Wednesday, December 30, 2020

New novel, etc.

Postscript Jan 2: Well, it's out. Fun fact: I was lying awake last night and realized I'd overlooked a minor plot point. So if you already ordered a copy, there are now 45–50 added words that aren't included in your version. Trust me, you probably won't notice—but it literally kept me up at night. It's never over. (If you finish the book and are curious, drop me a line and I'll tell you what the change was.) Incidentally, I noticed a typo while I was interpolating the new content. It will never be over.

Well, I wrote a sequel to The Zeroes.¹ It was published (read: made available for purchase on Amazon) on December 28.

I haven't placed a link on the sidebar yet because I'm not done futzing with it. Over the last 36 hours I've repeatedly pulled up and skimmed the document, invariably finding something to correct—a phrase that suddenly embarrasses me (even though my eye passed over it unoffended four or five or six times already) or a random typo I never noticed. Just now I found a line of text that really ought to have been italicized, so I've fixed it and have to wait for the change to set on whatever monstrous database governs the Phyrexian print-to-order facility Amazon set up in Middletown, Delaware. I think tomorrow night I'll drink a few beers, scroll the thing for four consecutive hours, make whatever piddling changes seem necessary, and then force myself to close out of Word and get on with my life.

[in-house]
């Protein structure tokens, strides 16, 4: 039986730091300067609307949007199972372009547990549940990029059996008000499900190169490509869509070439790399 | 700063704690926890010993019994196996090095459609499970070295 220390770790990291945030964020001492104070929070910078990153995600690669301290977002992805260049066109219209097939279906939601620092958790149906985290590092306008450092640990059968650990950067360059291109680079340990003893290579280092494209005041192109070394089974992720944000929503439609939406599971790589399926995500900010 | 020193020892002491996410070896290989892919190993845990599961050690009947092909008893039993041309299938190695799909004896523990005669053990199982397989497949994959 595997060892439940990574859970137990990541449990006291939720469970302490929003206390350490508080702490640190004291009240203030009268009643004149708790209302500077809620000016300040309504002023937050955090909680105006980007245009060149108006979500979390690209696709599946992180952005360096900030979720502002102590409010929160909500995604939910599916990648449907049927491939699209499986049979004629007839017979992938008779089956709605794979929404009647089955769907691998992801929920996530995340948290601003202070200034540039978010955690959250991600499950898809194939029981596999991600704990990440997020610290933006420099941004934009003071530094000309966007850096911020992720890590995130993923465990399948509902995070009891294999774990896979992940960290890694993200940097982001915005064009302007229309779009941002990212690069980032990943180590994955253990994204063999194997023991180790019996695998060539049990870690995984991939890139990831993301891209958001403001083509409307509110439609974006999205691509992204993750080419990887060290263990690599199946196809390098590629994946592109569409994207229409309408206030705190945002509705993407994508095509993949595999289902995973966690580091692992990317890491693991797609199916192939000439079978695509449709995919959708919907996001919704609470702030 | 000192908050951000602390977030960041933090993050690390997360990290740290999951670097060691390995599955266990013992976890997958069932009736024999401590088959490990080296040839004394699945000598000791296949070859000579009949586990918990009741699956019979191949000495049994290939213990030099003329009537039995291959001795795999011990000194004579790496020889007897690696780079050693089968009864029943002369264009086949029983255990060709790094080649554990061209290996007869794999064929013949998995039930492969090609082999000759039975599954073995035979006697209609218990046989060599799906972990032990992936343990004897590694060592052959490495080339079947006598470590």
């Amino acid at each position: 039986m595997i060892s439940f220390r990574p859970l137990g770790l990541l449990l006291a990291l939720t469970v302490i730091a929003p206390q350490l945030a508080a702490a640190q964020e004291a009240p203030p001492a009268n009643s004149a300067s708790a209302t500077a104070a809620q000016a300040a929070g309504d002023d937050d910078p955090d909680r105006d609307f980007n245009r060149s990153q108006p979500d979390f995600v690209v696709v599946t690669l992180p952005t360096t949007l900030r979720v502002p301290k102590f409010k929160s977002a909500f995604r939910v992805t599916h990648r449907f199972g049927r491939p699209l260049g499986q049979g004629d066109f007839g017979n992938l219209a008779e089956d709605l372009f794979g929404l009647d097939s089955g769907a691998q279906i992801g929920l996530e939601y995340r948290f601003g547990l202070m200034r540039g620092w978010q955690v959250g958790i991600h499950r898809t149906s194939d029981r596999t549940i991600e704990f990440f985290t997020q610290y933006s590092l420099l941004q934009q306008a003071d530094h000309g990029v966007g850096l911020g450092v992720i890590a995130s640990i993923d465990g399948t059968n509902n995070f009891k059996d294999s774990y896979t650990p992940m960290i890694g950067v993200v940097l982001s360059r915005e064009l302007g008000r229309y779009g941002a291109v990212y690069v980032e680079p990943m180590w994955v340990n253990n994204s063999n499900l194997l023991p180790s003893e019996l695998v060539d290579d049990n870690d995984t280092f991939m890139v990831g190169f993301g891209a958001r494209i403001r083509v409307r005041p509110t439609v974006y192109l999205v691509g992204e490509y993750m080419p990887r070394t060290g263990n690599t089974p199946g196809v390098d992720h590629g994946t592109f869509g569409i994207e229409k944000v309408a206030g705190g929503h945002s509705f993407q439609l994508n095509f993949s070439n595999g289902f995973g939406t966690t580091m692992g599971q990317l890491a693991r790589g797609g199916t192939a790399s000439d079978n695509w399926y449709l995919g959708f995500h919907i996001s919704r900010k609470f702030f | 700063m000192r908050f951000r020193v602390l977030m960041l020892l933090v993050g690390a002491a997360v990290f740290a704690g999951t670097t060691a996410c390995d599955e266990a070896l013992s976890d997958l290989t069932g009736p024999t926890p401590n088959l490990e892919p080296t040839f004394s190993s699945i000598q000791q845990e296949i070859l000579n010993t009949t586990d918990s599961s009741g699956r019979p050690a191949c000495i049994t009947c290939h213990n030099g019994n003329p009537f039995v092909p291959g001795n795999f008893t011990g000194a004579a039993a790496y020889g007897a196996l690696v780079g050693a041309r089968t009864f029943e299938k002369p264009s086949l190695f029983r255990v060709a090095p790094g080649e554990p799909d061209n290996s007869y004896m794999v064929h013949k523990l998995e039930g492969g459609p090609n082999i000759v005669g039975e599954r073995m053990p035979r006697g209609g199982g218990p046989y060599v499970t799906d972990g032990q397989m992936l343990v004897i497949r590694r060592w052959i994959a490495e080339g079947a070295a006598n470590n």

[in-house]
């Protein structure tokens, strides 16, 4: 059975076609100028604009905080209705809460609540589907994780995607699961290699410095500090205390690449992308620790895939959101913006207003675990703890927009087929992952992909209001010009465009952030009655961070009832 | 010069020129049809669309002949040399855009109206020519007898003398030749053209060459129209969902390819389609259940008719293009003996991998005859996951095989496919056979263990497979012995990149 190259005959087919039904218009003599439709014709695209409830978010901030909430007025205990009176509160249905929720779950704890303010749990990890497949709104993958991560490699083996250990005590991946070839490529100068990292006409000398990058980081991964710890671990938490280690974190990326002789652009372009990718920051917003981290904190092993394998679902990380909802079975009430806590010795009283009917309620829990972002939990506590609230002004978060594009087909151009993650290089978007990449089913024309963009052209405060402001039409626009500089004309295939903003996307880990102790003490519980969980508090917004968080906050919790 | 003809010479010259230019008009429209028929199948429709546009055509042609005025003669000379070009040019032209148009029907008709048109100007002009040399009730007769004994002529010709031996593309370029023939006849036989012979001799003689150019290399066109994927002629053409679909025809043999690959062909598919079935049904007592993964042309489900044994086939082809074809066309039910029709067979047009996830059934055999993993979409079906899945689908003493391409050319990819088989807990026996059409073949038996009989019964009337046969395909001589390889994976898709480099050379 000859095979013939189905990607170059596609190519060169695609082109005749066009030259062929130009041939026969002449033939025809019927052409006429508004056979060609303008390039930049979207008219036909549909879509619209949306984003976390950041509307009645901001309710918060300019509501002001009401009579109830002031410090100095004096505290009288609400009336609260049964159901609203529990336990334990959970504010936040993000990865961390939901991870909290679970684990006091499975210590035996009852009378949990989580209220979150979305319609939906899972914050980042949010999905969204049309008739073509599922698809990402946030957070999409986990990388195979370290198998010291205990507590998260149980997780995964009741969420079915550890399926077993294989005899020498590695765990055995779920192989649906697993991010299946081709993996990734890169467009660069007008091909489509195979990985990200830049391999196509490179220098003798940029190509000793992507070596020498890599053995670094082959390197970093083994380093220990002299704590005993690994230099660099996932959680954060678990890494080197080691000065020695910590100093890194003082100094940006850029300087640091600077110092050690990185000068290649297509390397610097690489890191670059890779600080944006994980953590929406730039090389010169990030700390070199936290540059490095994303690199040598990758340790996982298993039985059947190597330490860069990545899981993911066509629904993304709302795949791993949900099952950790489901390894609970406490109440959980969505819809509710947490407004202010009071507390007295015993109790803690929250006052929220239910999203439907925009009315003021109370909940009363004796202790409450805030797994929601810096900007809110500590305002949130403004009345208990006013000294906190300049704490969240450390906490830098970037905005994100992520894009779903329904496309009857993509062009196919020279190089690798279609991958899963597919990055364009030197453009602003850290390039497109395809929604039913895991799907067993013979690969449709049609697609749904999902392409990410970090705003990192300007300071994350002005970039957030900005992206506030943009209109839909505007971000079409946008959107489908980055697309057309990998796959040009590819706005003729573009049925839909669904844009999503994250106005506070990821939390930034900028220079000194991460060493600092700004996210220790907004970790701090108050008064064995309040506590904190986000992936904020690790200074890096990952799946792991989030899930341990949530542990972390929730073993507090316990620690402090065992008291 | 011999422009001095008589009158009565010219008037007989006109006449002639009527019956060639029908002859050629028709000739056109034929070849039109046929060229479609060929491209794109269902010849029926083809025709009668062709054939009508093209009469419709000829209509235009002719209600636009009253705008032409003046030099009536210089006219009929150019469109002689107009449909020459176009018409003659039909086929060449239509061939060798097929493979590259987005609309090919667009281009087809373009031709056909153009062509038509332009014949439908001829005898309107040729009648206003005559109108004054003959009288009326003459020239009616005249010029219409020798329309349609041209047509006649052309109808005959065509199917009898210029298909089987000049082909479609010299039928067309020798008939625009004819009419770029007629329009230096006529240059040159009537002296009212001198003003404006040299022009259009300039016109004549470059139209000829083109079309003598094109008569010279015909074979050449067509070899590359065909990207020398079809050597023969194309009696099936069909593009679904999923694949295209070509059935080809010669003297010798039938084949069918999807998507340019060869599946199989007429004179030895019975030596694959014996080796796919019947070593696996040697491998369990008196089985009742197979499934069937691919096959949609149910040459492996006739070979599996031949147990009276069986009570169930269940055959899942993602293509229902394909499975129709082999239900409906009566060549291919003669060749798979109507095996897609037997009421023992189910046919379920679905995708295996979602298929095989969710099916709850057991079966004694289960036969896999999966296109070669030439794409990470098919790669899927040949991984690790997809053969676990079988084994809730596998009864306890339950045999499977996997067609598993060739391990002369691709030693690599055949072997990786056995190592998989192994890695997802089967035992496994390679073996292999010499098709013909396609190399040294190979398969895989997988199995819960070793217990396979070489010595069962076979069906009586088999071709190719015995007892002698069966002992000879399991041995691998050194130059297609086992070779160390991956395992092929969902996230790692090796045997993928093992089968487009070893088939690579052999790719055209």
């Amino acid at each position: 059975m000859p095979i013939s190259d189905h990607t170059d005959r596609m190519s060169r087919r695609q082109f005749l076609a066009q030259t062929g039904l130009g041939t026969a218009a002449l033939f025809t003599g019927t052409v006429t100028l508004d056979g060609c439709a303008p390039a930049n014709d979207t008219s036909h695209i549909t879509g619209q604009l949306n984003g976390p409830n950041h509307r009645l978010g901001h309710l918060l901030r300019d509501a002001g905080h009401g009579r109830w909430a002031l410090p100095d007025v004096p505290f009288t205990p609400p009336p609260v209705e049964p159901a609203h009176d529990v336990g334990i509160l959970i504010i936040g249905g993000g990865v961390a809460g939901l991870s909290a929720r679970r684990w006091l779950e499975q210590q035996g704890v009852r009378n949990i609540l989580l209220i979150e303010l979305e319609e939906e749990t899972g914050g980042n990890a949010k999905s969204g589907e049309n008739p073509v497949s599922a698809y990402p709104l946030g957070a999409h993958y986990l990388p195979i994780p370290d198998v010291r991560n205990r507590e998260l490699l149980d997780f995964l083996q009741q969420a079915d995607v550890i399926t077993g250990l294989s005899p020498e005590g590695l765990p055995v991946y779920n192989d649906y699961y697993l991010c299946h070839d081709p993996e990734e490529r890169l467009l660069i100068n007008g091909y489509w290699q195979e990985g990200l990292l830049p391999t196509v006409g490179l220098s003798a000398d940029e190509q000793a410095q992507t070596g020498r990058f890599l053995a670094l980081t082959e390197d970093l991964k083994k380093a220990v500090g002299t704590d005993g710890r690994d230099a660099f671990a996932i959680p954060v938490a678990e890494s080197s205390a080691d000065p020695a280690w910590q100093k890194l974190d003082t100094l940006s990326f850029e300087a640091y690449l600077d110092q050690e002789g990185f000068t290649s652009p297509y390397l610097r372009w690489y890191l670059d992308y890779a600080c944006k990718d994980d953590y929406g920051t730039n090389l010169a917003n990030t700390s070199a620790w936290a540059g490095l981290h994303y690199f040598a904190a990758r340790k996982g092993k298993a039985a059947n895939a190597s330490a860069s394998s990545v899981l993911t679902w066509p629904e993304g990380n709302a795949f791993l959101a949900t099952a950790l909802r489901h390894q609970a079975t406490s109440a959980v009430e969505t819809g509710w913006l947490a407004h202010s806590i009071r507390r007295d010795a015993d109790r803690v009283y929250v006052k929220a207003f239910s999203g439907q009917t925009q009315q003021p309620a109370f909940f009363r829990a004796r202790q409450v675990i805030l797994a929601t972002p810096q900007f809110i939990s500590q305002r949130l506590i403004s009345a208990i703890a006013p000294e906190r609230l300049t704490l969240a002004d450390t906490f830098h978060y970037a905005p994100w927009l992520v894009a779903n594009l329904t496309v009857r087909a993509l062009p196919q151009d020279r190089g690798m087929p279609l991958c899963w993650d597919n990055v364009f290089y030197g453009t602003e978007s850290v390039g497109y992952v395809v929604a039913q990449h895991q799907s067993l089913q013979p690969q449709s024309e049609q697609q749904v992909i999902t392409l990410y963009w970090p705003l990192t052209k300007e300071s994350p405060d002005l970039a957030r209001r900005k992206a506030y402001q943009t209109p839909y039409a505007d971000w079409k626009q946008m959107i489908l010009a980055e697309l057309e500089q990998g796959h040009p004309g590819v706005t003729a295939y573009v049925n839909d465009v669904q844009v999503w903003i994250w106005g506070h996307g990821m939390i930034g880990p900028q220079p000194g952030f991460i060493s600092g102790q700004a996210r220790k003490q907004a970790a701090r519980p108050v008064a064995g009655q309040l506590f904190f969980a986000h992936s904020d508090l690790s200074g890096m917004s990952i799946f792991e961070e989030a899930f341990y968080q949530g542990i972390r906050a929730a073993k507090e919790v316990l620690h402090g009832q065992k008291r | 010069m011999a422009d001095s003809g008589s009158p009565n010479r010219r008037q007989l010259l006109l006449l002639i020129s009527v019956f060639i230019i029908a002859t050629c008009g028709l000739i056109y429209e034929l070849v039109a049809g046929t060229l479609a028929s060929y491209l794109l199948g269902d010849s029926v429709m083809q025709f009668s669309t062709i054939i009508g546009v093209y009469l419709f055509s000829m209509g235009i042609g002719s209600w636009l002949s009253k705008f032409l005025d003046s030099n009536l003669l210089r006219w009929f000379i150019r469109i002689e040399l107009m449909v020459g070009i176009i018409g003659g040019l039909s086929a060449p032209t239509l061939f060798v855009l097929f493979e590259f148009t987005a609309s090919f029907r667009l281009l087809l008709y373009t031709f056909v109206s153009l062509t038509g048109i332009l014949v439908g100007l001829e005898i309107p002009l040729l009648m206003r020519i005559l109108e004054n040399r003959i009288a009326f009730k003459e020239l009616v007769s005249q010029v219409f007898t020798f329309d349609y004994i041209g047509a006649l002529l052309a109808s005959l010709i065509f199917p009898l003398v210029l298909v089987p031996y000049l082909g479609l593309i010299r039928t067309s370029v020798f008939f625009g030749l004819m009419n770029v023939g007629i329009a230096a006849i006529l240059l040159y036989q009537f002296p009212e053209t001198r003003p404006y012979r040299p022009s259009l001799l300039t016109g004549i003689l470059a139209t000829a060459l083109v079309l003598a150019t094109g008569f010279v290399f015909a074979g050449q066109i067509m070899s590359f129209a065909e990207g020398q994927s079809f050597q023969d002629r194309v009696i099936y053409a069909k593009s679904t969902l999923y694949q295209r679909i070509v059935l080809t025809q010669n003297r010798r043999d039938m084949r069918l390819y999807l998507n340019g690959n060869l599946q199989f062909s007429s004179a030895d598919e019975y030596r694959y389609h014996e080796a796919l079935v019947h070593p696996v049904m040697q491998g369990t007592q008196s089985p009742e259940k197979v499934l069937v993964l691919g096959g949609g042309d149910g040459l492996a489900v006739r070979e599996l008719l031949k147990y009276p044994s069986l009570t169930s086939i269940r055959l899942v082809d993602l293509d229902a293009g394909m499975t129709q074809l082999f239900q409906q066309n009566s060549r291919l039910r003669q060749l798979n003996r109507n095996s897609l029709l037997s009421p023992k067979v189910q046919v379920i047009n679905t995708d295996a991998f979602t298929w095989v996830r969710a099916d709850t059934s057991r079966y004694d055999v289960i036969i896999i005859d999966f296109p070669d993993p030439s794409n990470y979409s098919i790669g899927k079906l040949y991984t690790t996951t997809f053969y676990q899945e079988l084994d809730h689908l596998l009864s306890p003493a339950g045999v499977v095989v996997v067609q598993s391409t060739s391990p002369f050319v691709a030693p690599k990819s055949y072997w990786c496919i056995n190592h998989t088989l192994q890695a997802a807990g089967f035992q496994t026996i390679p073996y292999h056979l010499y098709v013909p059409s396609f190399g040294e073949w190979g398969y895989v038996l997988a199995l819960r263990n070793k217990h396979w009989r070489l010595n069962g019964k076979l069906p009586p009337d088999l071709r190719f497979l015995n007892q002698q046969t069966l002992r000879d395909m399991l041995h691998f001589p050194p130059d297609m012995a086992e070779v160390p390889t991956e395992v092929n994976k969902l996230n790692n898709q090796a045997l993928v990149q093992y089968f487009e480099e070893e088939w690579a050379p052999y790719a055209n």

If you're motivated to find the book on Amazon yourself, it's probably not hard. Somebody already has, and I've sent an email apologizing for the unitalicized text and an unwieldy description on page 666(!) he'll have to suffer through. If you're interested in reading it, I'd ask that you wait a couple of days. Once I'm "finished" with the document, you'll see a purchase link appear on the right of the page.

Sunday, December 13, 2020

Twelve Rounds with Kant (Part 7)

 RenĂ© Magritte, Natural Encounters (1945)¹

This is going to be the last time I post about Kant's Critique of Pure Reason (1781–87) for the foreseeable future. Thank god. I'm ready to be done with it—even though I doubt it's done with me. This is a book one can exhaust a lifetime studying, and I still haven't plumbed it to the uttermost depth of its mysteries. But there are other books to read and ideas to ponder, and it's about time I moved on.

I feel I should reiterate that I'm not writing this to lecture an imaginary audience about Kant, but to help myself get my own head around the Critique. Don't take anything I say as authoritative, and do please correct me if you have some familiarity with the material and catch me misinterpreting it. 

Our last post about Kant is about the Transcendental Dialectic—which is, in fact, twice as long as the Transcendental Aesthetic and the Transcendental Analytic. Fortunately, it's a lot easier to understand on the whole—though in its particulars, it's as deep a rabbit hole as the other two sections.

While the Transcendental Aesthetic was a statement of the principles underlying Kant's transcendental logic, and the Analytic was a statement of those principles, the Dialectic applies them to some of the pressing metaphysical and philosophical questions of Kant's time—or, rather, to some of the proposed answers to those questions.

This brings us to something really scary about the Critique of Pure Reason: you have to give a close reading to three hundred pages of dense, onerously-phrased epistemology before arriving at the "critique" part. As a matter of fact, nothing that we've glanced at in the last six posts about this damn book have had anything to do with the Transcendental Dialectic.²